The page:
Why? Satterthwaite rightly puts it down to a failure of the White Ferns batting line-up – particularly the top order, to which she belongs – to create any long and meaningful partnerships at the wicket during this tournament. No “killer instinct”, she says, to hunt down runs and build strong platforms for the batters below them. 

She has no beef with the bowlers and fielders, who almost got New Zealand across the line over England before their No.11 batter, Anya Shrubsole, clipped the winning run through a gap in midwicket, then punched the air in triumph.

A pained White Ferns captain Sophie Devine was forced to leave the field with a back injury just when she was in full flight. Photo: Getty Images.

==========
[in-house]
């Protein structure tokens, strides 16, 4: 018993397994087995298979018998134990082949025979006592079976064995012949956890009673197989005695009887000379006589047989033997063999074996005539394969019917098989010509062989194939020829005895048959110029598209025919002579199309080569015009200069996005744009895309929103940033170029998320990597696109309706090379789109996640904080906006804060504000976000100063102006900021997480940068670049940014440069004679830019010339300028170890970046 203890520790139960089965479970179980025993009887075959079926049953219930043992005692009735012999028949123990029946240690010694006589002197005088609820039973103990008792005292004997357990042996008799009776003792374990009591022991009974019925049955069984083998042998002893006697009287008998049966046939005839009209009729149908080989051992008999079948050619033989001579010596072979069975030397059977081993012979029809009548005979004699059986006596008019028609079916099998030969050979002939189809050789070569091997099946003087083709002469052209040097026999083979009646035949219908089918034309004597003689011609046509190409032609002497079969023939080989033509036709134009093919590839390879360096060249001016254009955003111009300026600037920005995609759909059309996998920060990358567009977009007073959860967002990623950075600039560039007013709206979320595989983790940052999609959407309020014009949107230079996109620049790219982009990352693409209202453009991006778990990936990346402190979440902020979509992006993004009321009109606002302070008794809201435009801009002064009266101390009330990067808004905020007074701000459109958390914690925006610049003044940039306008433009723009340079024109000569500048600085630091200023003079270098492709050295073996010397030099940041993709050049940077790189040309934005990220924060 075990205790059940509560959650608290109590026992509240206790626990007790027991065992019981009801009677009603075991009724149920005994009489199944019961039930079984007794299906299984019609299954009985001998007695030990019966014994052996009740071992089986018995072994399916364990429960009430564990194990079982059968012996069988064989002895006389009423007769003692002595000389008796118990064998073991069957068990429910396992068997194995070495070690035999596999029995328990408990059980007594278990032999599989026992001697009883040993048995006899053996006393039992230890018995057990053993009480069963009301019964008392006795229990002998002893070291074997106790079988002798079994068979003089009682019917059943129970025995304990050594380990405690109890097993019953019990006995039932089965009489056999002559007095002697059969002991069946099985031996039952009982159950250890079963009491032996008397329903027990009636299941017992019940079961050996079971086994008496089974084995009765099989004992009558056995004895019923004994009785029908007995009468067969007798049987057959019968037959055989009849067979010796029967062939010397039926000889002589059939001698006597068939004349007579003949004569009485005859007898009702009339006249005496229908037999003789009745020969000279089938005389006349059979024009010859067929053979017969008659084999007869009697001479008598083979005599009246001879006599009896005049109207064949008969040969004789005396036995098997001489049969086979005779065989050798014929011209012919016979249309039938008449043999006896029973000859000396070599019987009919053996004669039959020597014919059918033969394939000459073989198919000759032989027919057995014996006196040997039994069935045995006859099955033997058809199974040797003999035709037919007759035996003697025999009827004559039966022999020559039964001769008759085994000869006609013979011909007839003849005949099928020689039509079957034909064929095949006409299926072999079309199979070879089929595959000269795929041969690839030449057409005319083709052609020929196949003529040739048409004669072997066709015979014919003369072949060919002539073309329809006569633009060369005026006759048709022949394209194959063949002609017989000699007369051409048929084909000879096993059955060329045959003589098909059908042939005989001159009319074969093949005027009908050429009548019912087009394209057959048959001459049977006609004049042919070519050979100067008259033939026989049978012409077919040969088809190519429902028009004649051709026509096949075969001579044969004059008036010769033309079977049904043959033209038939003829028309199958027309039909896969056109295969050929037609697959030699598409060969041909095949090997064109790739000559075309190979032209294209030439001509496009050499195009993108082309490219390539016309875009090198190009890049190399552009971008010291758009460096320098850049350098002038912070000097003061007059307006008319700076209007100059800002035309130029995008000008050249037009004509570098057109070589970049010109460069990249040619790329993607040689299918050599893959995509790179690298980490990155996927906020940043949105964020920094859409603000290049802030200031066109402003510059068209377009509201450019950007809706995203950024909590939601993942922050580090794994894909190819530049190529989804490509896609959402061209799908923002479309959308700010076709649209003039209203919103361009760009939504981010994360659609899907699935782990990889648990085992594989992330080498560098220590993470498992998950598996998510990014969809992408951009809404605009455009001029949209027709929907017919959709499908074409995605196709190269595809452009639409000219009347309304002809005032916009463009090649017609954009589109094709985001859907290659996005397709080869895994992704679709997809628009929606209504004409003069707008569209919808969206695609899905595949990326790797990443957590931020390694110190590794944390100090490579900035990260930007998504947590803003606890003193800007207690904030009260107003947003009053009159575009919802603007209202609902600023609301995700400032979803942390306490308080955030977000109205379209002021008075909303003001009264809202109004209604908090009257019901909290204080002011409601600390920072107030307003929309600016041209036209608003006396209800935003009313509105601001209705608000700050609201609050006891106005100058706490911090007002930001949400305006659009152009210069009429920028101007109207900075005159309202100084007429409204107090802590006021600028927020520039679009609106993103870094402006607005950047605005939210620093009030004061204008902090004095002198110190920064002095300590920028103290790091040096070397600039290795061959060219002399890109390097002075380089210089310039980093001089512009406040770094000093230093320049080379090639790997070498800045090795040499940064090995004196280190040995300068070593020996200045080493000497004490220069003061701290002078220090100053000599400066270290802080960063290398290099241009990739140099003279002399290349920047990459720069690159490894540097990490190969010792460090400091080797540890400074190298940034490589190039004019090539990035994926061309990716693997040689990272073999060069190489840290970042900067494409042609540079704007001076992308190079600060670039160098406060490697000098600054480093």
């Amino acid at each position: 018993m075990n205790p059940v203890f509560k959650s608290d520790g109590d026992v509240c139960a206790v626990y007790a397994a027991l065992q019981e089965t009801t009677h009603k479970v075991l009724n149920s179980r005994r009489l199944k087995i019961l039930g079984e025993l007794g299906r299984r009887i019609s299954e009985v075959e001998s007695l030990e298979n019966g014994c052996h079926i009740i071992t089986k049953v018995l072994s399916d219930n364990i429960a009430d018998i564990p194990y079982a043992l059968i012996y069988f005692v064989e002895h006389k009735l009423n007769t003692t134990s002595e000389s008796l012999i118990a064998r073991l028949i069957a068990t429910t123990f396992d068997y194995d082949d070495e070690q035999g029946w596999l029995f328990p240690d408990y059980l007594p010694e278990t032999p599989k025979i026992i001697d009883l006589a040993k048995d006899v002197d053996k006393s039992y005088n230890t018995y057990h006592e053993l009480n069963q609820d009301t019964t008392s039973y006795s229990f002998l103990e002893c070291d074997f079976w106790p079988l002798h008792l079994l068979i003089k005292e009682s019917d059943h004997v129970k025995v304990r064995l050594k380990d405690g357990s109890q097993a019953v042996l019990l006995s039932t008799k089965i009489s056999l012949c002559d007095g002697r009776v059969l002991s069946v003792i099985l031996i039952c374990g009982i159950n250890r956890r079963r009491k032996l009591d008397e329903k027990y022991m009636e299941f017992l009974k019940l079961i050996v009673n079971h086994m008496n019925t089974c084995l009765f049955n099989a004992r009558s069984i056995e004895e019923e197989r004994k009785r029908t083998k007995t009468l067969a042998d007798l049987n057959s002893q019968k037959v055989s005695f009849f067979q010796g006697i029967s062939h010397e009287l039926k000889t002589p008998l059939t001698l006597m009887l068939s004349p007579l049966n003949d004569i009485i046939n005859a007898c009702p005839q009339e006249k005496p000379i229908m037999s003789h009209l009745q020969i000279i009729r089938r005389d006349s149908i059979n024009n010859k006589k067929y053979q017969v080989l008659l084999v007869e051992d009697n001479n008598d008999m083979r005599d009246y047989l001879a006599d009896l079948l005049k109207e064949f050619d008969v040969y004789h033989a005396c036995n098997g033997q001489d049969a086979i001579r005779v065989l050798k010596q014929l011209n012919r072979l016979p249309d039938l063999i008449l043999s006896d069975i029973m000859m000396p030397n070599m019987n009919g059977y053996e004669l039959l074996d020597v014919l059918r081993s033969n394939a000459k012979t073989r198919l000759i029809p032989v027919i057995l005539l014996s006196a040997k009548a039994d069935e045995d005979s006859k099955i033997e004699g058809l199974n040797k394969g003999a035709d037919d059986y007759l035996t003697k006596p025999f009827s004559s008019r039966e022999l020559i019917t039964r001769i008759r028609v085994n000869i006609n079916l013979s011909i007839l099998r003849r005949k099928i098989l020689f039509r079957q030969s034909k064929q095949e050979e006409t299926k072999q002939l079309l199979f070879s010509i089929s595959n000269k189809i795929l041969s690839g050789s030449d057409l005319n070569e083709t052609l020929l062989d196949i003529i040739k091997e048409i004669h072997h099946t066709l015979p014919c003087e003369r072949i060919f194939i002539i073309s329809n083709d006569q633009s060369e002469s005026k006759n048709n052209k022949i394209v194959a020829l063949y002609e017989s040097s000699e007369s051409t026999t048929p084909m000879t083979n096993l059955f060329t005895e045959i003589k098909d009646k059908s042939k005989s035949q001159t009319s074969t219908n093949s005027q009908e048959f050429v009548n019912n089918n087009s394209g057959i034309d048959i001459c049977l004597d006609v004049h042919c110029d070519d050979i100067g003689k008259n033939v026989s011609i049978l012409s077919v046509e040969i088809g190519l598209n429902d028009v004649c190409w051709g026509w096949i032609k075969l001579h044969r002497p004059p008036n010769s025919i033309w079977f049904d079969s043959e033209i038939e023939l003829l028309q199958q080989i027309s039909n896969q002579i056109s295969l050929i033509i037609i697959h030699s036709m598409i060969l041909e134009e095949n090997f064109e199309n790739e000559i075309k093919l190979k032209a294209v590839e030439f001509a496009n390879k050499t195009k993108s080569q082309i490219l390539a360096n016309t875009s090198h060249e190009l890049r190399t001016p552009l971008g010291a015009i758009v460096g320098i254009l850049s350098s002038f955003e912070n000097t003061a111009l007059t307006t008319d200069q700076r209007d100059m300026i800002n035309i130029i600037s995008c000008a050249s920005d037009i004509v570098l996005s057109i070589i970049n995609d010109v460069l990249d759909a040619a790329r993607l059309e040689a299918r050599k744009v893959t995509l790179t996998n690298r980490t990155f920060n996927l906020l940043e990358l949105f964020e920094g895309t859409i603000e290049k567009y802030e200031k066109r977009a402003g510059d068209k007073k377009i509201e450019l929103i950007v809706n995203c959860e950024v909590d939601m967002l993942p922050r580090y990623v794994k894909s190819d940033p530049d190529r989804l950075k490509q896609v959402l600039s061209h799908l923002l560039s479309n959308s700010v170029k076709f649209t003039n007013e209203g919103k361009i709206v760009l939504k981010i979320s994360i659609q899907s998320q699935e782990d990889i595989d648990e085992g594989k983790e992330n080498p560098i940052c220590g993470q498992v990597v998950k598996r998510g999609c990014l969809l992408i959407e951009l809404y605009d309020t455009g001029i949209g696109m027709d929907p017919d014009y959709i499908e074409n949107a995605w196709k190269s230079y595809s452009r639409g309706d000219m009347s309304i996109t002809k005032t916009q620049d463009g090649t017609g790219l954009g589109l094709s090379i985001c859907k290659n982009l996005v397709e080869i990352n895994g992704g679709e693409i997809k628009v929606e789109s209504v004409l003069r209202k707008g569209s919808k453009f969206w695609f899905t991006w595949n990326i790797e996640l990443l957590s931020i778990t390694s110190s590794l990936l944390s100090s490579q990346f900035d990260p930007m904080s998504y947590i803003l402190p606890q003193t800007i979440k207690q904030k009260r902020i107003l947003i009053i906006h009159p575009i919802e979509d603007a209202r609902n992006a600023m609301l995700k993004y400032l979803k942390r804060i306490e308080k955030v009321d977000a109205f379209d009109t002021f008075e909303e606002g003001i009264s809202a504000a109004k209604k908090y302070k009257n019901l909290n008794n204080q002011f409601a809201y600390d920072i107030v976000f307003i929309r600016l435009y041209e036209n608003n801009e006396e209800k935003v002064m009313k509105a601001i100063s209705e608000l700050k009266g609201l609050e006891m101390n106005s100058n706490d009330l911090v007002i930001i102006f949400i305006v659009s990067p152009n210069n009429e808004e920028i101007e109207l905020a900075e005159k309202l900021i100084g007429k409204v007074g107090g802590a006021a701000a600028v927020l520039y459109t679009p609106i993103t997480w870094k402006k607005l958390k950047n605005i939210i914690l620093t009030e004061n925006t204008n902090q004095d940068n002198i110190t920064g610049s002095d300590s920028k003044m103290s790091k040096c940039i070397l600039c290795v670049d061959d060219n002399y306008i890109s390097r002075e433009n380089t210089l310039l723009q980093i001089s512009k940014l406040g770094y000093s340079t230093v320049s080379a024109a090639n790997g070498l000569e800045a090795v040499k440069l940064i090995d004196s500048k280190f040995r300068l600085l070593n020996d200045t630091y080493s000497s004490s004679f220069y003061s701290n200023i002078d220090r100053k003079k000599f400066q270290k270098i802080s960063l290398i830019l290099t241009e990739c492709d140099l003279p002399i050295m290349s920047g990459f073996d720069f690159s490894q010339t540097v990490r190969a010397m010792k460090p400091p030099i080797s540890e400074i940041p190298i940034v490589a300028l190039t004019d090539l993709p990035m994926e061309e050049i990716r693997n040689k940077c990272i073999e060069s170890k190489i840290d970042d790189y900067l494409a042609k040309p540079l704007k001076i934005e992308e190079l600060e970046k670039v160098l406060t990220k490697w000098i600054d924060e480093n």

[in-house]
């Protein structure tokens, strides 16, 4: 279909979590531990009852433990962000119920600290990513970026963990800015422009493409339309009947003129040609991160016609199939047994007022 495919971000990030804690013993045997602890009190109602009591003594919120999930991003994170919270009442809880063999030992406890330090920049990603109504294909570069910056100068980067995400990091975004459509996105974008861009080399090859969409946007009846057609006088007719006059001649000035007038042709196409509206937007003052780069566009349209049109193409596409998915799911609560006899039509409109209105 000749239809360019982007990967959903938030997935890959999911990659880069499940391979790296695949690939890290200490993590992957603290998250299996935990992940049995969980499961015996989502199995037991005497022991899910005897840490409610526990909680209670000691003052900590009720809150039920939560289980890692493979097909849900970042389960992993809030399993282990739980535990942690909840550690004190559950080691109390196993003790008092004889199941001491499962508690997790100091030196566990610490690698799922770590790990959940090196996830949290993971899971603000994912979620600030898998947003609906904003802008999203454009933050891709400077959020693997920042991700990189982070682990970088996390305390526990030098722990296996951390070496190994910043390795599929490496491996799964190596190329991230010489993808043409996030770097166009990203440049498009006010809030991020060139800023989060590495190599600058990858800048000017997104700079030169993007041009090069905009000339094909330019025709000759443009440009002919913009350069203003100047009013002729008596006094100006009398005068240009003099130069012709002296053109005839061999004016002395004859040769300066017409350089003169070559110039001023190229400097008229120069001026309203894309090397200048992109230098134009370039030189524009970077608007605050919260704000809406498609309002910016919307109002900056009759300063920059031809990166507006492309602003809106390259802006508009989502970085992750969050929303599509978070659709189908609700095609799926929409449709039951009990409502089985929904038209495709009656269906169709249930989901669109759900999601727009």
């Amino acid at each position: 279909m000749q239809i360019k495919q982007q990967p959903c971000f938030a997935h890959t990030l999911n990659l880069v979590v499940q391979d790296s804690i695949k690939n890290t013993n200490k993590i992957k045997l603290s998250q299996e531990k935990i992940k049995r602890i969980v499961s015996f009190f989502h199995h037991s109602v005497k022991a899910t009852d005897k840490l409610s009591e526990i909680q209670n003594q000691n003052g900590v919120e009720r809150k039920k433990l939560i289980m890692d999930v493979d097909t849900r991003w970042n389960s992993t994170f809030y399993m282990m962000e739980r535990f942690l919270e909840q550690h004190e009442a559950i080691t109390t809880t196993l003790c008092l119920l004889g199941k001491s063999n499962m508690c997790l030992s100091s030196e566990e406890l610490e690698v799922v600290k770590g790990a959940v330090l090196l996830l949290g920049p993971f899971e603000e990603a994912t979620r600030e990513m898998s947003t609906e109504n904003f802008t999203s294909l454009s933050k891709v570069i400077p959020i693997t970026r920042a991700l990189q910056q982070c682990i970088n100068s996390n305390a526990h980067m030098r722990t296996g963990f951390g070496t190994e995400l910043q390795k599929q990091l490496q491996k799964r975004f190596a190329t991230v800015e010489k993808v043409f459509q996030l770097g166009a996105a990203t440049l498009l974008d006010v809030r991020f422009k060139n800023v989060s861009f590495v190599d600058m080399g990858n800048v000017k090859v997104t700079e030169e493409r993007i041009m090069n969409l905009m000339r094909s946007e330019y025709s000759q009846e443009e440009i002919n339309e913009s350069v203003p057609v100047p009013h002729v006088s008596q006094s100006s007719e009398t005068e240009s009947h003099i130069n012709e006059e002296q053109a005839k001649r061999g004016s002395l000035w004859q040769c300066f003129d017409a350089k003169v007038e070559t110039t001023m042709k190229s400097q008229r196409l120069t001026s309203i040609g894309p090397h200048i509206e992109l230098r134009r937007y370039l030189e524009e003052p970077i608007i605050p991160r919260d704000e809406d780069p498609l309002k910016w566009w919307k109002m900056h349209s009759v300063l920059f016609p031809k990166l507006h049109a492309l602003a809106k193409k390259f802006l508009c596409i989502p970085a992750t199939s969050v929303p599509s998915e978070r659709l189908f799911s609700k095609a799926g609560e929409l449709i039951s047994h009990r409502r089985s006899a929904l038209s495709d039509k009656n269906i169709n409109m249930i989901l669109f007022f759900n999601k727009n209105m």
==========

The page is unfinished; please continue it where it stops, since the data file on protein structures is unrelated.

For a fourth time, New Zealand failed to bat out their 50 overs. And after their best start of the tournament, where they were looking capable of reaching 300, they barely made 200 before being scuttled by an English team finally looking more like the defending champions.

Technically, New Zealand is not out of semifinal contention. But with just one game left, against the winless Pakistan side on Saturday, they’re now relying on others’ downfalls to give them a mathematical chance.

Watching the White Ferns’ hopes unravel on Sunday was as painful as it was pulsating.

Most cruel was the sight of two of their most experienced and lethal players – captain Sophie Devine and pace bowler Lea Tahuhu – fall injured at pivotal times in the White Ferns’ attempts to bury England’s World Cup hopes and keep their own alive.

First, Devine – convincingly the most in-form of the White Ferns batters at this World Cup – dropped to all fours as she was running between wickets, and froze there for what seemed like an age.

She and fellow opener Suzie Bates had launched New Zealand to their best start of this World Cup, powering through the early overs at a run a ball, capitalising on some errant English bowling.